Determine eligibility of Iowans who apply for disability benefits administered by the federal Social Security Administration.
Motto Finding solutions. Generating success.
Vision To be a respected leader that delivers innovative services to better the lives of Iowans with disabilities.
Guiding Principles We are responsive to the unique needs and goals identified by individuals with disabilities.
We demonstrate teamwork and cooperation among staff, customers and partners.
We operate with trust and integrity.
We demonstrate compassion and respect for all people.
We value continued improvement and learning.
We openly communicate with clarity and consideration.
We are results driven.
IVRS is the largest division of the Department of Education and functions with considerable autonomy. The division employs nearly 400 people in Des Moines and 43 locations throughout the state. Employees work within three bureaus and a Planning and Development Team. For vocational rehabilitation services, IVRS received $20.9 million in federal funds and another $5.6 million in non-federal funds; for disability determination services, IVRS received federal funds totaling approximately $22.7 million from the Social Security Administration (no state funds).
The majority of staff are professionally trained rehabilitation counselors and disability examiners. Almost 90% of the counselors have master’s degrees in counseling or a closely related field. IVRS is mandated by its federal funding agency, the Rehabilitation Services Administration, to have qualified rehabilitation counselors – i.e., possession of an appropriate graduate degree. All disability examiners have at least a bachelor’s degree or its equivalent. In addition, DDSB has on its payroll 35 professional consultants who are licensed as physicians, clinical psychologists, or speech pathologists. Most IVRS employees are covered under collective bargaining agreements negotiated with Iowa United Professionals and the American Federation of State, County and Municipal Employees.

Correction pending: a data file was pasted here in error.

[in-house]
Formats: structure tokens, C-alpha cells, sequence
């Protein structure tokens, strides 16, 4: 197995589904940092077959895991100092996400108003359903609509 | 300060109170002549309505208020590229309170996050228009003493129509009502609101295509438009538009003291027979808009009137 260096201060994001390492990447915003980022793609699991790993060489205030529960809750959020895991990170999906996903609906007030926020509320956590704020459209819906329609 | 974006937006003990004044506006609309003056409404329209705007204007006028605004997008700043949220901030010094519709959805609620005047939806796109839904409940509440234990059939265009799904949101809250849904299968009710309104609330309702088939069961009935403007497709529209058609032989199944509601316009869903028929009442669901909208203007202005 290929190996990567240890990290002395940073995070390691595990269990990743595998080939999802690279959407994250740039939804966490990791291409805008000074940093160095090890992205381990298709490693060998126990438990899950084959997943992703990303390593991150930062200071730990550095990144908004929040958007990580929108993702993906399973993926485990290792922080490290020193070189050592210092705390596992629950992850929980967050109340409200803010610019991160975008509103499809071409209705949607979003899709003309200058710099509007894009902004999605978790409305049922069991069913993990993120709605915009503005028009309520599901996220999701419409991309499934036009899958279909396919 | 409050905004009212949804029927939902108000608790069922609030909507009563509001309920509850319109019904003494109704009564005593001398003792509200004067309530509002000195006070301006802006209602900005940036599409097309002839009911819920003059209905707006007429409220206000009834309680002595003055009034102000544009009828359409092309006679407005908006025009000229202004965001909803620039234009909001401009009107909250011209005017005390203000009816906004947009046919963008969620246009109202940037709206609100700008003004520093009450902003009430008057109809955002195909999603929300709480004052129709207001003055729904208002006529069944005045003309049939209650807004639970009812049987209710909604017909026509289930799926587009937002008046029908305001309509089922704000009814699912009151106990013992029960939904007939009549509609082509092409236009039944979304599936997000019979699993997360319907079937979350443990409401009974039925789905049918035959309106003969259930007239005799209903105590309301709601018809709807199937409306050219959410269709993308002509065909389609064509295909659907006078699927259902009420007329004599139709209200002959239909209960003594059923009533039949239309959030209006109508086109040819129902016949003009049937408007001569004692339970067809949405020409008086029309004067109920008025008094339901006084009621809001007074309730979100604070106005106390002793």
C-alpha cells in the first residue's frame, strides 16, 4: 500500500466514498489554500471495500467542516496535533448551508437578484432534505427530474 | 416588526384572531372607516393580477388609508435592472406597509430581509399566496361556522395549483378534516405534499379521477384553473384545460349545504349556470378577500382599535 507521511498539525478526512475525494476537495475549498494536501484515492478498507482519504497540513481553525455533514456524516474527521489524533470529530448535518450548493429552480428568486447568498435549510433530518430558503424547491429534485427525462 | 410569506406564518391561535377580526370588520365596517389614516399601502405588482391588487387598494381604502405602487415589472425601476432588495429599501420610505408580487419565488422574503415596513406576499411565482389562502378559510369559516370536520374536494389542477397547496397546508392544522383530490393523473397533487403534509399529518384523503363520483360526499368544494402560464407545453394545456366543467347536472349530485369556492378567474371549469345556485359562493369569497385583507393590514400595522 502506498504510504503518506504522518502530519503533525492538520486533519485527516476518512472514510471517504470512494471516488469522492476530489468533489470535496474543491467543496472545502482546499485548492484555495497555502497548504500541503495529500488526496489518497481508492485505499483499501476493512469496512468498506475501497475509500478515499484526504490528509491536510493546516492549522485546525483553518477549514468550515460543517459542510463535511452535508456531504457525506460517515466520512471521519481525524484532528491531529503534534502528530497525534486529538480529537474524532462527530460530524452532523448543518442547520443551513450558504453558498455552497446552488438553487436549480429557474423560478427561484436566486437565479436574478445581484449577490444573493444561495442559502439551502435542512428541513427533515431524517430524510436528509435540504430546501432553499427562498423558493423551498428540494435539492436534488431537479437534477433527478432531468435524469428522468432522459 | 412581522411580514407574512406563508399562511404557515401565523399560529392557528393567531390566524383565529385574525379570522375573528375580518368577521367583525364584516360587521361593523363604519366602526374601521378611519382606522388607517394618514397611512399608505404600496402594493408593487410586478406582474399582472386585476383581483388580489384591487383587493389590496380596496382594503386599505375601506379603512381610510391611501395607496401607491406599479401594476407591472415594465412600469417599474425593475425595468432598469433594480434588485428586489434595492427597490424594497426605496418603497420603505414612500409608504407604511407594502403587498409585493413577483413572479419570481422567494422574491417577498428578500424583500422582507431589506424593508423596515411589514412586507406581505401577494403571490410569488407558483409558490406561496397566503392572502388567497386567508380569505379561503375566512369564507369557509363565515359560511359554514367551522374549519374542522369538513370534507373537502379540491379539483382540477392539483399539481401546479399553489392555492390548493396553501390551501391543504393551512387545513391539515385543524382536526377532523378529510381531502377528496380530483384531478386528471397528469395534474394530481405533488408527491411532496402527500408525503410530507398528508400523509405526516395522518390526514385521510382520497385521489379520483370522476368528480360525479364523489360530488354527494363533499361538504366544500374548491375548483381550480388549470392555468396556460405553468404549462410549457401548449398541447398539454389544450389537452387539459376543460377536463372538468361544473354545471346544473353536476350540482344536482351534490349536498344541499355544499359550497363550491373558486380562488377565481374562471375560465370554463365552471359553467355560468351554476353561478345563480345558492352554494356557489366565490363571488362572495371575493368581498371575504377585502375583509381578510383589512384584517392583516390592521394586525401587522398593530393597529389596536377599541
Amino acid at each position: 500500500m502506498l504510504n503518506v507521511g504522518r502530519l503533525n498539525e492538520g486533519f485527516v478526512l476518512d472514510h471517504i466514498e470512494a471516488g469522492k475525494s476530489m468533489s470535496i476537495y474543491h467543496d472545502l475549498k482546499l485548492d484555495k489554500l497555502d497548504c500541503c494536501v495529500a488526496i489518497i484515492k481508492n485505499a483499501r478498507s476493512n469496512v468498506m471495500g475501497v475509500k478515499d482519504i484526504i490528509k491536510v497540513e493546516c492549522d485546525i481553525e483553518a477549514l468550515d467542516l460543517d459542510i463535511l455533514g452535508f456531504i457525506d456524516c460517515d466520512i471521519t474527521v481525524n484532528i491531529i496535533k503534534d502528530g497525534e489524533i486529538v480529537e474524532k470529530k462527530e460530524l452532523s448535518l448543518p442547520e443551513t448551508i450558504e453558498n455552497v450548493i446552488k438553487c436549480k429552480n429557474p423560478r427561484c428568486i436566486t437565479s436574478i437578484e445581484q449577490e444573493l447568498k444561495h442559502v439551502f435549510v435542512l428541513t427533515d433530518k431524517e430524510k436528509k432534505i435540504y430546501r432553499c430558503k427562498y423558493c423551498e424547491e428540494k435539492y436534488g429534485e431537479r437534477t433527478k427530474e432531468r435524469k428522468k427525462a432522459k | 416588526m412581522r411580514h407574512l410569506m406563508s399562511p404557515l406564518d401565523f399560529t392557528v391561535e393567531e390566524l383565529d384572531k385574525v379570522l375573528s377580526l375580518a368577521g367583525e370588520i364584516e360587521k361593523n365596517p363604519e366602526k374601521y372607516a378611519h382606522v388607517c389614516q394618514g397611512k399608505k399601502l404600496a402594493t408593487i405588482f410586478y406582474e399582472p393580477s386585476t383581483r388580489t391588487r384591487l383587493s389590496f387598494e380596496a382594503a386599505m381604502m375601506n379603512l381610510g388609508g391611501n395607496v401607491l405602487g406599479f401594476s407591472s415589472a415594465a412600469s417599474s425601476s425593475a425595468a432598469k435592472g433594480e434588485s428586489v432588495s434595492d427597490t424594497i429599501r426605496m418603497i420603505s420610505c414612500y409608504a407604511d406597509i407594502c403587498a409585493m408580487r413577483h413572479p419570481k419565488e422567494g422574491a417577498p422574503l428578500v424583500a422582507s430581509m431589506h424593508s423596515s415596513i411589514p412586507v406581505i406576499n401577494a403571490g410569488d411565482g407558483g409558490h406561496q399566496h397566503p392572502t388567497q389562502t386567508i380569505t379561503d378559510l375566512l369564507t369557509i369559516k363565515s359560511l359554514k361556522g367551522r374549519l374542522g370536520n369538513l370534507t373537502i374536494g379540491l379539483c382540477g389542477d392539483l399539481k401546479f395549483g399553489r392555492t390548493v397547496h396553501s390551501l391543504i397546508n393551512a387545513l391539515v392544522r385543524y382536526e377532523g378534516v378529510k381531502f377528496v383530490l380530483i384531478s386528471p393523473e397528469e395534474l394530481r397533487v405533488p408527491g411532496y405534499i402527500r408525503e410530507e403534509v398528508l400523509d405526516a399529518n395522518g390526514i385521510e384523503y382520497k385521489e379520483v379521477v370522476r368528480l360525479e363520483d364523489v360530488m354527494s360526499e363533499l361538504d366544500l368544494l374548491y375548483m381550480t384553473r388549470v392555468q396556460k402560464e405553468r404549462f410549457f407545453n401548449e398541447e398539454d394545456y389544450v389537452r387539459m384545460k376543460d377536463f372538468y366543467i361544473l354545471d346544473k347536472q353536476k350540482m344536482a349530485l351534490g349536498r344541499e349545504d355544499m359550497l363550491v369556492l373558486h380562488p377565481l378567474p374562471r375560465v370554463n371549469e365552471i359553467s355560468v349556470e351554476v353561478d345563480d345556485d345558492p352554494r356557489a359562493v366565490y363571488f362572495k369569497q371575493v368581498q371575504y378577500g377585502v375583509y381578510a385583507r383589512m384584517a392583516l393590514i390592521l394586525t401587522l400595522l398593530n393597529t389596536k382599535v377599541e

All employees of the Planning and Development Team, Administrative Services and Disability Determination Services bureaus work in the Des Moines facility. With the exception of a few administrative personnel and the West Central Area Office, most of the Rehabilitation Services Bureau employees are geographically disbursed outside of Des Moines to cover all 99 counties and every high school in the state. As stewards of the public trust, IVRS maintains an efficient workforce by assigning staff to multiple locations so that every community college, regent’s institution, county, high school and most mental health institutes have access to an IVRS staff person. In addition, staff